Wednesday, March 2, 2011

Voodoo Statistics Part 2 - The Jan-Feb Effect

A few days ago all anyone could talk about was how stocks were virtually guaranteed to go up on the first day of the month. After all, the first trading day for the S&P 500 had been positive for 7 straight months, and 14 out of last 16 months (88% of the time!).

Well we all know what happened on February 1. And hopefully those that read my blog First Trading Day Of The Month - Voodoo Statistics had the sense to protect themselves in case things didn't go according to plan.

Now I'm hearing a lot of folks talk about the Jan-Feb effect, that is when the stock market rises in January and February the market almost always closes higher for the entire year. One study states that since 1938, when the S&P 500 rose in January and February (as it has this year), the index went on to close higher for the entire year 25 out of 26 times. This stat was referenced in Eddy Elfenbein's blog Crossing Wallstreet earlier today. (Note: I am not picking on Mr. Elfenbein in any way, just referencing where I got the data. This stat has also been discussed endlessly on CNBC and elsewhere)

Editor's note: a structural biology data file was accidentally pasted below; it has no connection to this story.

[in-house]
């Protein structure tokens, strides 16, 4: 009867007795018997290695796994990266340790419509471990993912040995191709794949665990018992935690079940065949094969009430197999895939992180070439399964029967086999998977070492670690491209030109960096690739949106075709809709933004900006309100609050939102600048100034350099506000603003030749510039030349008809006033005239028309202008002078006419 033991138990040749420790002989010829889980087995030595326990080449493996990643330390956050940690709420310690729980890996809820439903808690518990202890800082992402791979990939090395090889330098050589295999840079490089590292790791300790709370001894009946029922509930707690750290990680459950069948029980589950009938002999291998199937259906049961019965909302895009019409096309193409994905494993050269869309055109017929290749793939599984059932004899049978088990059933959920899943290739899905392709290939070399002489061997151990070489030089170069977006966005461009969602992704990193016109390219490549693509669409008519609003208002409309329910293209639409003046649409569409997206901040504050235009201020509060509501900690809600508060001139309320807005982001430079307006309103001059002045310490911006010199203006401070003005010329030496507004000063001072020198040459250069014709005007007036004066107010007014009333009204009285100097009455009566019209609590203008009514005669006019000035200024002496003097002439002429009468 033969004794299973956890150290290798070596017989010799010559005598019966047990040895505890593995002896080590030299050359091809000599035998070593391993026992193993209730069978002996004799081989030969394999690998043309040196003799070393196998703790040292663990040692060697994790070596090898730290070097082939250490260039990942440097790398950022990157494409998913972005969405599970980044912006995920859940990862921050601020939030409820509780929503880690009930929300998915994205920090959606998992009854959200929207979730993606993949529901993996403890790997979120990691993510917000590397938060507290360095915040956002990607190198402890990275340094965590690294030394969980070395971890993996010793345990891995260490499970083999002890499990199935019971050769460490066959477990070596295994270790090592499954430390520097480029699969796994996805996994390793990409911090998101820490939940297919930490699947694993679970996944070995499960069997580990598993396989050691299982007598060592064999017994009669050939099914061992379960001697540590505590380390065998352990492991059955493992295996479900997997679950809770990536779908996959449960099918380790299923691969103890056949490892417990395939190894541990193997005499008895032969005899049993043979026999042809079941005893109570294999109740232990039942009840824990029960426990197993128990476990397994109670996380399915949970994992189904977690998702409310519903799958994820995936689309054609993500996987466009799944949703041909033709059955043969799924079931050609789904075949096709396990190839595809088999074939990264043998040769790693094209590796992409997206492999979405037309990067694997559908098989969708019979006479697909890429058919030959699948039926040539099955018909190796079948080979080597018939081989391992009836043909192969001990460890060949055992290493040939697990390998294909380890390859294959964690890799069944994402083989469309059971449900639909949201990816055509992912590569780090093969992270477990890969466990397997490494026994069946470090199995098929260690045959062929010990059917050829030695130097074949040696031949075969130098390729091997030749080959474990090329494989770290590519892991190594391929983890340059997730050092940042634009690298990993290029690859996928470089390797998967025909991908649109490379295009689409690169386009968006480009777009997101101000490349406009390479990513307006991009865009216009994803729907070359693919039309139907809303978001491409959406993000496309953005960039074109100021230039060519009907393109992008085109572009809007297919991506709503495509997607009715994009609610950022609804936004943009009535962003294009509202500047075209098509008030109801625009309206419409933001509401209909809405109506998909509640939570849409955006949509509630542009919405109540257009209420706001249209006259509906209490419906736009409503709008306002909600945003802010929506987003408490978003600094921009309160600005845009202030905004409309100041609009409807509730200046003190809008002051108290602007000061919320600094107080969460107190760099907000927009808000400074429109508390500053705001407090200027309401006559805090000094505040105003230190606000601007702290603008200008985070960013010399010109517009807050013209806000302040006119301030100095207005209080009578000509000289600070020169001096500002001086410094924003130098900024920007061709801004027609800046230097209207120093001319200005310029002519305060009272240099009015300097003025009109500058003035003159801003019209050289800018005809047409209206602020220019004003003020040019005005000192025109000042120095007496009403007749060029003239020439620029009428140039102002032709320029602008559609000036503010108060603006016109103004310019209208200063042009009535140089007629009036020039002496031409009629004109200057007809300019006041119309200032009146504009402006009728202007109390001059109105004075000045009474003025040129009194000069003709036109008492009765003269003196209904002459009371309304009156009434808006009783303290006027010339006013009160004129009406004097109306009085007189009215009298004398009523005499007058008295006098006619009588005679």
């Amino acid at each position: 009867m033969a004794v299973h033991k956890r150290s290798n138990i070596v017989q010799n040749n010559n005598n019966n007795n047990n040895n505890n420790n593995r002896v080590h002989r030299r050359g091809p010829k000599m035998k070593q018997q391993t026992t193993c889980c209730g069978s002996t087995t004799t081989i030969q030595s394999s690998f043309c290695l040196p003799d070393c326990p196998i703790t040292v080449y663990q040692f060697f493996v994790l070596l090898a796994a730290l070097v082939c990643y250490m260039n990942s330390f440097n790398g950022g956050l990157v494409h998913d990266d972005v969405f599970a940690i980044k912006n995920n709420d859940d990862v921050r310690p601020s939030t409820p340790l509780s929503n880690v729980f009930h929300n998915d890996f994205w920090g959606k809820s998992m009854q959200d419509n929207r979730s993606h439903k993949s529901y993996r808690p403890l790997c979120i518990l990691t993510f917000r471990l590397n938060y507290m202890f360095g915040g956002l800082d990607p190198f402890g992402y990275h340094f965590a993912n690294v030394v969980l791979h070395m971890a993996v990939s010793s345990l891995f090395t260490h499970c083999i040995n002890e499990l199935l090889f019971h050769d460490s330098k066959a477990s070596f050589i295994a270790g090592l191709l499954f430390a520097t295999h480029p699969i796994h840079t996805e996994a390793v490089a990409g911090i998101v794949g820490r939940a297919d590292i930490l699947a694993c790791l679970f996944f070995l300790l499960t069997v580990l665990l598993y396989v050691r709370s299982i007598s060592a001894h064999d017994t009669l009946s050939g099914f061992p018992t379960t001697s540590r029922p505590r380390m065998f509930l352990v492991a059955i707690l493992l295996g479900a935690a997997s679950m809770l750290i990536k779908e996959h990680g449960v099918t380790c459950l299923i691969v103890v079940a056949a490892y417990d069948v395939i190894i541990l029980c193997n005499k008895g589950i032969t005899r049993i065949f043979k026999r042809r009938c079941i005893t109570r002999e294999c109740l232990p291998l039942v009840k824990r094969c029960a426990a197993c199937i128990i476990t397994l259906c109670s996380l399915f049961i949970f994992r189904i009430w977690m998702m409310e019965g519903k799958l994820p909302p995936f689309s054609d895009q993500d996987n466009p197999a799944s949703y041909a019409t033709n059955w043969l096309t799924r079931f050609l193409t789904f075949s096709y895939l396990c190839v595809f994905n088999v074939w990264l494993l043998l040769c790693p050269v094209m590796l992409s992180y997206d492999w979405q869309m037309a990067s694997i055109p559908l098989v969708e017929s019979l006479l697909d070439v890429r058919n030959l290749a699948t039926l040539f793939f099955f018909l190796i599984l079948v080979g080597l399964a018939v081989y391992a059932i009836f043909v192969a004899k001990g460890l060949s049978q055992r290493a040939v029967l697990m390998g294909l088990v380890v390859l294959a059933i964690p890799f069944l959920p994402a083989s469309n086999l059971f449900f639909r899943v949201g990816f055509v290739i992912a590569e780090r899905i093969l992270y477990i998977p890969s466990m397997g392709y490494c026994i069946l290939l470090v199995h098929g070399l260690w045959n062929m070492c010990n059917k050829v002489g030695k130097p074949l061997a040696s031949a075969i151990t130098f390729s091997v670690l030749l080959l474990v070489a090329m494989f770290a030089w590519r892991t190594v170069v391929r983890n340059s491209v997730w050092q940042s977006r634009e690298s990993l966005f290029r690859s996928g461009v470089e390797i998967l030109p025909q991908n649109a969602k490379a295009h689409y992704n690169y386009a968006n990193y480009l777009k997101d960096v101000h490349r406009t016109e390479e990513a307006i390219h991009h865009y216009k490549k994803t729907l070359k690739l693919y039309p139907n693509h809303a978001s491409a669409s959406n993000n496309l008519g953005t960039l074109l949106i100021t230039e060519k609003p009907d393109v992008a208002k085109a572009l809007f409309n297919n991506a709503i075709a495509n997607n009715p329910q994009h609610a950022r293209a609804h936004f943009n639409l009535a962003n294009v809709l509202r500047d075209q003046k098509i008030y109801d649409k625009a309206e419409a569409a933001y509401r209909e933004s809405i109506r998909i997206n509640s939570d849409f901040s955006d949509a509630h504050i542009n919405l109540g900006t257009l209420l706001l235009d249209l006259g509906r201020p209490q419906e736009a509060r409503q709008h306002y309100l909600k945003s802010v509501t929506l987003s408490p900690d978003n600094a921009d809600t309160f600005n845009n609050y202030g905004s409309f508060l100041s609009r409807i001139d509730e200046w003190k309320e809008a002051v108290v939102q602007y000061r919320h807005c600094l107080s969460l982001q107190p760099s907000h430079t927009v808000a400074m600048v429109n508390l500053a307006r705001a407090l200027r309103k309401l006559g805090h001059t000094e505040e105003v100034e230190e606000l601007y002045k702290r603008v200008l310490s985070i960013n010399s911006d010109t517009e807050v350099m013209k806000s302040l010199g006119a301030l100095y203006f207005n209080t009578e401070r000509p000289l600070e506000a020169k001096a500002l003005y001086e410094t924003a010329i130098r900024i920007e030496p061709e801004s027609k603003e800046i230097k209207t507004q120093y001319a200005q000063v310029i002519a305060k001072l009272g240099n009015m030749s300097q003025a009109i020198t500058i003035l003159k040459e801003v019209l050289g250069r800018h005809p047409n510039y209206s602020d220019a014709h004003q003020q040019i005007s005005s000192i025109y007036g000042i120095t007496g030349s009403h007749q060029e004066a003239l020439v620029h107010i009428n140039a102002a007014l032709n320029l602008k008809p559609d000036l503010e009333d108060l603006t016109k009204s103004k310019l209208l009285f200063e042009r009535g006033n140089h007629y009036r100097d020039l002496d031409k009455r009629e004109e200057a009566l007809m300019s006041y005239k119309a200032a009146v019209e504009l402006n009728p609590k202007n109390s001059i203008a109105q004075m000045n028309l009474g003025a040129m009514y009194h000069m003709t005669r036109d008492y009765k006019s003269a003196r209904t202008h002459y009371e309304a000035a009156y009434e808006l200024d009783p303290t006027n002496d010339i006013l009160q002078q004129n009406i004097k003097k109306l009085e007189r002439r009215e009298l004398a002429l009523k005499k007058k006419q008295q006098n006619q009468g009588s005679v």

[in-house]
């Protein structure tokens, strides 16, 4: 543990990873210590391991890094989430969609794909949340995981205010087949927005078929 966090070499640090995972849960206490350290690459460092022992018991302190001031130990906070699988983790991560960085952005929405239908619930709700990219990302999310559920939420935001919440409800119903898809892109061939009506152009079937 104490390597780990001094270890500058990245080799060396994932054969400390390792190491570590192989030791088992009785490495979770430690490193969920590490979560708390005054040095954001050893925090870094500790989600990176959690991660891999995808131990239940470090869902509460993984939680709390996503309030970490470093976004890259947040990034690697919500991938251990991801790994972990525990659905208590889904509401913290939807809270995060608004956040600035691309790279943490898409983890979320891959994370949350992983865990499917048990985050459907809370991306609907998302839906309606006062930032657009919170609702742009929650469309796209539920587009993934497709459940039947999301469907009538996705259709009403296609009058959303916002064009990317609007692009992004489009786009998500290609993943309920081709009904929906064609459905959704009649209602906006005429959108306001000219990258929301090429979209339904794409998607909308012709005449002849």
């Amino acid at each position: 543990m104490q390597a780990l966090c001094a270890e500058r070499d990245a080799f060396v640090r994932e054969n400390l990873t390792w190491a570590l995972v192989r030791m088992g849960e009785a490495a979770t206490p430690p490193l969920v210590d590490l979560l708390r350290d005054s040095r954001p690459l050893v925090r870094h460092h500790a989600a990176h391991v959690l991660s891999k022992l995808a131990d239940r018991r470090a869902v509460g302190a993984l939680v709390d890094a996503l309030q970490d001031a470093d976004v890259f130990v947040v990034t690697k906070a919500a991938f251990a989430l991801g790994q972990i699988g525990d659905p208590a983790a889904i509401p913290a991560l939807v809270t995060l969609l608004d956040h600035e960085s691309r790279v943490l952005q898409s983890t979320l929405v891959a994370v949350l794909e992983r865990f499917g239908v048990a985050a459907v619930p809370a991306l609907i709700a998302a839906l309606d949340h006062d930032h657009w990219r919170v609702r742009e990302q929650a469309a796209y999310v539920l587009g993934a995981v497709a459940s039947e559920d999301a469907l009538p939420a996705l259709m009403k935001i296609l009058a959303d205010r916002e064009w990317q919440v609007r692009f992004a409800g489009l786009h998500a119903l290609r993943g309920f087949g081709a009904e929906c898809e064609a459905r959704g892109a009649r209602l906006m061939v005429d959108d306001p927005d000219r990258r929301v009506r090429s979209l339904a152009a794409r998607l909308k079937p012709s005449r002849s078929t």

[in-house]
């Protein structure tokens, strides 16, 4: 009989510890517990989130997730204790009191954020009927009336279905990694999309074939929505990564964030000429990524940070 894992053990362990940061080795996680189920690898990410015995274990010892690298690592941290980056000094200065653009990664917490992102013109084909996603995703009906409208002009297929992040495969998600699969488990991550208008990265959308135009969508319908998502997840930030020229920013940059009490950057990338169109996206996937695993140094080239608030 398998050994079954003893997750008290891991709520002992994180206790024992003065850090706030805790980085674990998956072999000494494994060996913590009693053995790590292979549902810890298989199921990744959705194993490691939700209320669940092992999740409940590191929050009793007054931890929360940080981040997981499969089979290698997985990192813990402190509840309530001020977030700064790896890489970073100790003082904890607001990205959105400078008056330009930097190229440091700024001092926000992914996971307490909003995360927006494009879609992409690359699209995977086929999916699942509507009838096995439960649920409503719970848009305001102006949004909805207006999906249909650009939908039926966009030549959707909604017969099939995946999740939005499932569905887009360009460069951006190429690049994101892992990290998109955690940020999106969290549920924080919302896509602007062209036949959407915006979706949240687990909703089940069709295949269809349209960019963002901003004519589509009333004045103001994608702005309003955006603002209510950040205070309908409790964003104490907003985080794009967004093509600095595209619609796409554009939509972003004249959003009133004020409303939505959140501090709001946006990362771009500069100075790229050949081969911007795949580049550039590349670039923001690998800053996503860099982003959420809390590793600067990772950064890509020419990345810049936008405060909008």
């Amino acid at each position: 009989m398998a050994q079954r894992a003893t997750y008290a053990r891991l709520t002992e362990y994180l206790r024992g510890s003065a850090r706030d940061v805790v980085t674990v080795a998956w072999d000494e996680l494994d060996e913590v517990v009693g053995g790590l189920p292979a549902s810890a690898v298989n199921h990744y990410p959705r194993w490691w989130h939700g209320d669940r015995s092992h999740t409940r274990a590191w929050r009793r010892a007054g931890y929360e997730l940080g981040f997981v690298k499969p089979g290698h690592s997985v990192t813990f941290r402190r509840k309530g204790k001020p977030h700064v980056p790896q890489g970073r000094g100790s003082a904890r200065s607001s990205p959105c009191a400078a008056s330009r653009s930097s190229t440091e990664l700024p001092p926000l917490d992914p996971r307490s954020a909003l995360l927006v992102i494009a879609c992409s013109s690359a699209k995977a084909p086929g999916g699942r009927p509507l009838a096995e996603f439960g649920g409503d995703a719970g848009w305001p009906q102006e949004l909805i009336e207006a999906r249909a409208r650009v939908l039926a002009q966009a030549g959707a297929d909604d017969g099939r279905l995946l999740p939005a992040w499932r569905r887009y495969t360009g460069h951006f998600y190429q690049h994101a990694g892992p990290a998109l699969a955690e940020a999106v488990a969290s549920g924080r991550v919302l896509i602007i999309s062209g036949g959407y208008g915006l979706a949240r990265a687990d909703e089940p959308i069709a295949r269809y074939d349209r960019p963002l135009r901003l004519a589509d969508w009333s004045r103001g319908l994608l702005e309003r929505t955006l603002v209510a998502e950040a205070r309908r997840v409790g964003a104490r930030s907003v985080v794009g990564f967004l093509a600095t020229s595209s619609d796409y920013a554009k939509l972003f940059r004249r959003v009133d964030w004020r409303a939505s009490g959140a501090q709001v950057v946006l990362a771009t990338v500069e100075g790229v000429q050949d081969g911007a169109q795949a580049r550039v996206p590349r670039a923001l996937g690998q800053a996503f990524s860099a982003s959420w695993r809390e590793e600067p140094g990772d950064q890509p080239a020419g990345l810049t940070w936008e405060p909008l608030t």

I don't actually have the raw data going back to 1938, but I do have the data going back to 1970. So let's take a look and see what the data actually says:

Since 1970 (41 years), the S&P 500 has been positive in both Jan and Feb 22 times. Of those 22 years, the market went on to close positive 21 times. That seems pretty consistent with the stats referenced above. 21 out of 22, or 95% of the time, the market closed the year higher.

Sweet! Let's mortgage the house and buy high-beta stocks on margin then!

Ok seriously, 95% does sound impressive. And in some ways it is. But let's put the number in proper perspective before we all go out and buy stocks like drunken sailors.

First off, for those 22 years in question, the market averaged gains of 6.3% in the first two months. This year the S&P 500 "only" gained 5.5% in the first 2 months. What if instead we asked the question, "what happens in years where the market gains less than 6% during the first two months?". Certainly that is not any more arbitrary than the original question posted above?

As it turns out the S&P 500 has averaged gains of less than 6% in January and February in 30 out of the last 41 years. And in those years the market went on to post positive gains just 21 out of 30 times. That's only 70% of the time compared to 95% mentioned above. Furthermore in those 30 years the market ended up averaging gains of just 3.5% for the entire year.

Another thing to consider is that since 1970 the market has been up 31 out of 41 years (76% of the time) no matter how January or February fared. Historically stock markets go up. That will put a positive bias on any study.

The point of the above is that data can be sliced and diced in an infinite number of ways and can be made to say almost anything you want it to. And like anything in life, past returns are no guarantee of future results. We certainly saw that on February 1 this year.

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